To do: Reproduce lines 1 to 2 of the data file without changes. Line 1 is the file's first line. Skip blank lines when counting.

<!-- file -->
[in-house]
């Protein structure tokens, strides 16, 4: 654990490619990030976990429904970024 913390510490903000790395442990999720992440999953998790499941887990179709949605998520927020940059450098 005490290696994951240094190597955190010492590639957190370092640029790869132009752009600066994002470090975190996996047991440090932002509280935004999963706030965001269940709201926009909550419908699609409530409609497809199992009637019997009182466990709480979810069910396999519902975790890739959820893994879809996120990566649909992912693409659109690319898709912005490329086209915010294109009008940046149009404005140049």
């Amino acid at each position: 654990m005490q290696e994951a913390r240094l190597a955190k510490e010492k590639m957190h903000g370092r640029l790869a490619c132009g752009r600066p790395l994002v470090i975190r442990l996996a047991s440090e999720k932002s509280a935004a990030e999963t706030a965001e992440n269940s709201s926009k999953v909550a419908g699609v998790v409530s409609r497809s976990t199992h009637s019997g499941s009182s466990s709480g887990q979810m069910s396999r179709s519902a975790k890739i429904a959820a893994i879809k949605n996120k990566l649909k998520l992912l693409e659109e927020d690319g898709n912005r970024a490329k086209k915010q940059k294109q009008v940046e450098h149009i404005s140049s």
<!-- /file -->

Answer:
[in-house]
């Protein structure tokens, strides 16, 4: 654990490619990030976990429904970024 913390510490903000790395442990999720992440999953998790499941887990179709949605998520927020940059450098 005490290696994951240094190597955190010492590639957190370092640029790869132009752009600066994002470090975190996996047991440090932002509280935004999963706030965001269940709201926009909550419908699609409530409609497809199992009637019997009182466990709480979810069910396999519902975790890739959820893994879809996120990566649909992912693409659109690319898709912005490329086209915010294109009008940046149009404005140049």